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Cover image for The Dance of Pain
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The Dance of Pain

josepheames profile image Joe Eames ・4 min read

There is a universal law of being human, and being around other people (whether physically or virtually): you will hurt them. It is impossible to interact with other human beings for long without occasionally causing them pain. We are imperfect. Those around us who we live with, work with, play with, the ones we connect with, care about, love, and care for, they are all imperfect as well. Mix two imperfect beings, and the result is inevitably pain. "You only hurt the ones you love" is true simply due to proximity.

This dance of pain is common and fairly predictable in human relationships.

First, you do something that causes pain in another. Our "victim" then reacts. This may be an overt attack, a verbal accusation, quiet judgment, silent fury, or any of a myriad of responses. Then we react to their reaction. Our reaction generally is either defensiveness or shame. We either attack back, or we collapse on ourselves, running our own inner dialogue about what a terrible person we are, how we are worthless.

And therein lies our problem. We have now abandoned our "victim". We have disconnected from them and shut ourselves off from them. Either through an assault (defensiveness) or through our impenetrable barrier of shame.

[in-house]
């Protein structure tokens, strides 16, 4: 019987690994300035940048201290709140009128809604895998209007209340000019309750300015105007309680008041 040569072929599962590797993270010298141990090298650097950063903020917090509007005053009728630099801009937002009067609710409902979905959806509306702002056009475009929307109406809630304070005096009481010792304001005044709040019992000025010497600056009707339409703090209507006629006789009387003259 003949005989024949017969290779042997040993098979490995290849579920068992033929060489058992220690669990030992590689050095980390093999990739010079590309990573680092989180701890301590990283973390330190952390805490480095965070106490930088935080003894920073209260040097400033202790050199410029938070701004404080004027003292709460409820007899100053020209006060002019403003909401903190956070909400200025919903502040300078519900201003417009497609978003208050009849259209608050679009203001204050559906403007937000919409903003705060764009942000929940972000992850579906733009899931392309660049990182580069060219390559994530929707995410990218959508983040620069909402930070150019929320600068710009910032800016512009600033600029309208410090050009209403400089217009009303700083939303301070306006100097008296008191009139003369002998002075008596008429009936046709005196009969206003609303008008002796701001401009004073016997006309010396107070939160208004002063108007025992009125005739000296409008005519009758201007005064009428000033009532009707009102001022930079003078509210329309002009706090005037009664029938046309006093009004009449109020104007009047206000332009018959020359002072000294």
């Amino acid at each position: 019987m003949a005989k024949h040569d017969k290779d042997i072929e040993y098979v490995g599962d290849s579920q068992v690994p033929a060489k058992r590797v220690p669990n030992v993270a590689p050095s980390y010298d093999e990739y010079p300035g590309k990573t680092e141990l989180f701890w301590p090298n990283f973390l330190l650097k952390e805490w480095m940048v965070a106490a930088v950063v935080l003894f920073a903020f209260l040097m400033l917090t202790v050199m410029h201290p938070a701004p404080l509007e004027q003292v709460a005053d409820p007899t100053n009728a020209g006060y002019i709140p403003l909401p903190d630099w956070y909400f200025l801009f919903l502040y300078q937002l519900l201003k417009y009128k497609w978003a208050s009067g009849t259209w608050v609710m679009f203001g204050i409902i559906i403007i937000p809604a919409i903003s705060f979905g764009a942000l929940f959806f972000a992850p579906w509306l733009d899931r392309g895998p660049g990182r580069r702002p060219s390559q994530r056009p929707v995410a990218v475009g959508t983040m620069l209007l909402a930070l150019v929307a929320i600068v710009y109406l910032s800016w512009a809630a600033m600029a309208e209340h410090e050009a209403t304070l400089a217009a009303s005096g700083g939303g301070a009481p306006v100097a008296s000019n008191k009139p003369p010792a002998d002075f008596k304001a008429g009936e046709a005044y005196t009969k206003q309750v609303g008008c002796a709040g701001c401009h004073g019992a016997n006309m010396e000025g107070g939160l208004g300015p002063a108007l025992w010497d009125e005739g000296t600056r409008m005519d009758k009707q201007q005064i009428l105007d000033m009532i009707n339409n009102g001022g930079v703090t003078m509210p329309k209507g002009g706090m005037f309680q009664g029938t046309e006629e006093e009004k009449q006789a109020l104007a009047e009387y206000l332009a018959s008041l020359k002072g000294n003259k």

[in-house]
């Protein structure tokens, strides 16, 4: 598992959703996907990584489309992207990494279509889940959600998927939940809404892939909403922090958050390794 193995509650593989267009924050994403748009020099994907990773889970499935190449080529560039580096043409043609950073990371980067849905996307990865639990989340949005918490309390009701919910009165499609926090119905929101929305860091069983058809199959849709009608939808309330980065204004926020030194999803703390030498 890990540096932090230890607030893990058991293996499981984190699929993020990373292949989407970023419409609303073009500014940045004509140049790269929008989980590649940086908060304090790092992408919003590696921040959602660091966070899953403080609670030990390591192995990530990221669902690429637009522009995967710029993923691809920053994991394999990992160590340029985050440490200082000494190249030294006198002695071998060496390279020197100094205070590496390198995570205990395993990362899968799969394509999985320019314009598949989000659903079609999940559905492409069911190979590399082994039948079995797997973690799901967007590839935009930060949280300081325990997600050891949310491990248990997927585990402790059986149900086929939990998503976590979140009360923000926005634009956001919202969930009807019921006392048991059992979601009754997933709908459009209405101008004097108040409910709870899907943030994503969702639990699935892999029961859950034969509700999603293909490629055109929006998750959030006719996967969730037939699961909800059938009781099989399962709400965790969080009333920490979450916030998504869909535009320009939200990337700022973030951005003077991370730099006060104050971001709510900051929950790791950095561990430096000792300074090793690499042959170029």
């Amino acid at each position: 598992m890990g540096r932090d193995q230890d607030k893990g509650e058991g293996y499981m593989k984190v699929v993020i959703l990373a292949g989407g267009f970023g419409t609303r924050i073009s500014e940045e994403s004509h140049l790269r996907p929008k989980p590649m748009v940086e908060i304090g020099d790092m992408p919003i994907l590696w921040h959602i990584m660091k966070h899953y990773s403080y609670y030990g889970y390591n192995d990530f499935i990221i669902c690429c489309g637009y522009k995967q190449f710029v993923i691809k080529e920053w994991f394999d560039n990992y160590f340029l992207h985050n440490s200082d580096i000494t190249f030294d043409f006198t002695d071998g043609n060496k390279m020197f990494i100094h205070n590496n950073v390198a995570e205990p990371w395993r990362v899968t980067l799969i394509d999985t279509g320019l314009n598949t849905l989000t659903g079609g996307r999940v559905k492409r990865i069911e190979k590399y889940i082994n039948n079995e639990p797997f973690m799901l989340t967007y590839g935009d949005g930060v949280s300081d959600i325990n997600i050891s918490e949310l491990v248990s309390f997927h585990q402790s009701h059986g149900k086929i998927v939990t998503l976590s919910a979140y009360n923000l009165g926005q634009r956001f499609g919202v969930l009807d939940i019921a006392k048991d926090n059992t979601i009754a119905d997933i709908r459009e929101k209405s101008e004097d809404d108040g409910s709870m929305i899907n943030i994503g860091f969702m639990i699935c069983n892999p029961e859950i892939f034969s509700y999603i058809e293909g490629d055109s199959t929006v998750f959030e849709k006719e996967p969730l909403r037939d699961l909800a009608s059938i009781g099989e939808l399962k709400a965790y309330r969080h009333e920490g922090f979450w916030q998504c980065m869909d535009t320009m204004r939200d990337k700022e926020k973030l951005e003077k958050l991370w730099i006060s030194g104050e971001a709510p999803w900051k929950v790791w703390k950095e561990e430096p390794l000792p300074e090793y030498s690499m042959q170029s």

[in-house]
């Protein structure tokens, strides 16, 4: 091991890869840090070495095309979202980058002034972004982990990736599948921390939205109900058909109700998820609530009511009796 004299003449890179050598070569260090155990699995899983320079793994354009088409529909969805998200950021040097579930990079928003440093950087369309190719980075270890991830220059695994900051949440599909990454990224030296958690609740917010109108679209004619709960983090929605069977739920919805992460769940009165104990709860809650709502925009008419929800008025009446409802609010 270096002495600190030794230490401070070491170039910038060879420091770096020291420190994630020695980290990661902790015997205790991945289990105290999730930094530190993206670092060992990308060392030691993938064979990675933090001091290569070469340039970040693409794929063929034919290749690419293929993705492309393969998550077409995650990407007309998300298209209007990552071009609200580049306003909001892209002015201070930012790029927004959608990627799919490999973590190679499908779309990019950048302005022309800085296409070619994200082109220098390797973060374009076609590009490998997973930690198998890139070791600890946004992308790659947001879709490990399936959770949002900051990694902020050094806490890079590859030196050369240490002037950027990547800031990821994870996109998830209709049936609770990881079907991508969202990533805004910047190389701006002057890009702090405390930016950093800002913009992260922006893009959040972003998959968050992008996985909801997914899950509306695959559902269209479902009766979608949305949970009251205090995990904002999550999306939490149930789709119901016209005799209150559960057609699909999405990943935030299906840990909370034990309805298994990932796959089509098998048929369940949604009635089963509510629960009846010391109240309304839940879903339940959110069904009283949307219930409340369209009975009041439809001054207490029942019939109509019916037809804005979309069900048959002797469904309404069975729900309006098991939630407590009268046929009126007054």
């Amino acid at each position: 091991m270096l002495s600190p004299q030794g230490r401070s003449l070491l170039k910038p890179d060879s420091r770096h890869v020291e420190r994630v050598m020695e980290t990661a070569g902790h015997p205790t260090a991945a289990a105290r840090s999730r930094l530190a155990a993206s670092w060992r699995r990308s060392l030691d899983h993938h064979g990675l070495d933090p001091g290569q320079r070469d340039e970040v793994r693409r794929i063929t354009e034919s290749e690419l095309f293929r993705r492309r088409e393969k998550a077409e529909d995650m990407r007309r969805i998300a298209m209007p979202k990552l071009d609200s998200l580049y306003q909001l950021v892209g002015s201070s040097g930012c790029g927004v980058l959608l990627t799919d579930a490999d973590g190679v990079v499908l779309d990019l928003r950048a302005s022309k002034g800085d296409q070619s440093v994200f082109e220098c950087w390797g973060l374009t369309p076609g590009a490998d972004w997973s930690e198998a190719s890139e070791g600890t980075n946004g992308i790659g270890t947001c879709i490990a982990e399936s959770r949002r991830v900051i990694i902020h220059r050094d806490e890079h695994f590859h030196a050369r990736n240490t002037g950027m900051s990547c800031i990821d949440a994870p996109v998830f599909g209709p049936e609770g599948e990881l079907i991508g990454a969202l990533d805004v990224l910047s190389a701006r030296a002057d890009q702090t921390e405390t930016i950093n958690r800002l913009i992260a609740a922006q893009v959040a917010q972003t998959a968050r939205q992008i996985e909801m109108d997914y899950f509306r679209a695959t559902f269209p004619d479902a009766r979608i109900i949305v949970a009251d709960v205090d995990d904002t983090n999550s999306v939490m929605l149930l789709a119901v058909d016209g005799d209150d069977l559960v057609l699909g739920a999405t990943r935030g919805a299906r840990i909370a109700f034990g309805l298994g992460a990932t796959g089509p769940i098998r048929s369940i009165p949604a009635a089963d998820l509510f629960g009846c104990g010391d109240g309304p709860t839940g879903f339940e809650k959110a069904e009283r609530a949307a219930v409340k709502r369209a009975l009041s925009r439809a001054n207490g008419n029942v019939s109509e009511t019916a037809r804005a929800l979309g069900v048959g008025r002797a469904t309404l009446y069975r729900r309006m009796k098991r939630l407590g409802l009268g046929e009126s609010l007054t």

Regardless of the method, the result is disconnection, which destroys the opportunity to bond and heal. Continued disconnection leads to apathy and ultimately the decay of the relationship. Whether this is platonic or non-platonic, the relationship is slowly dying due to repeated disconnection.

And this usually repeats in a cycle. Their reaction hurts us, then ours hurts them, and on and on it spirals, sometimes until the yelling and screaming start, and the relationship may even face an instant, untimely, and ultimately unnecessary death.

Relationships don't survive because two people don't hurt each other, they survive because two people work to maintain a connection. Humans are hard-wired to connect. Just google "wired to connect" for plenty of literary works on the subject. Connection allows our relationships to survive the inevitable damage we do to each other, whether inadvertent or not.

So are we doomed to destroy our relationships? As Yoda said, "no, there is another" (way).

In order to establish a better pattern we must accept two axioms:

First, we don't get to decide what is a valid reason for another person's pain. No matter what we did that caused them pain, we don't get to judge the action as a valid or invalid cause for their pain. Whether we have committed the most horrendous act or the most innocuous one, we don't have the authority to decide for another human being what does or does not hurt them. That is theirs and theirs alone to decide.

Whenever you are tempted to say "all I did was" or "that's dumb" or "you're overreacting" … stop. Just stop. Emotion never has been, and never will be subject to logic.

Second, your intentions are immaterial to the pain. Sure, it's worse to intentionally hurt someone, but an accidental gunshot wound has the same potential for harm as an intentional one. The same is true of emotional harm. Accidental or intentional, the hurt is still just as real to the other person.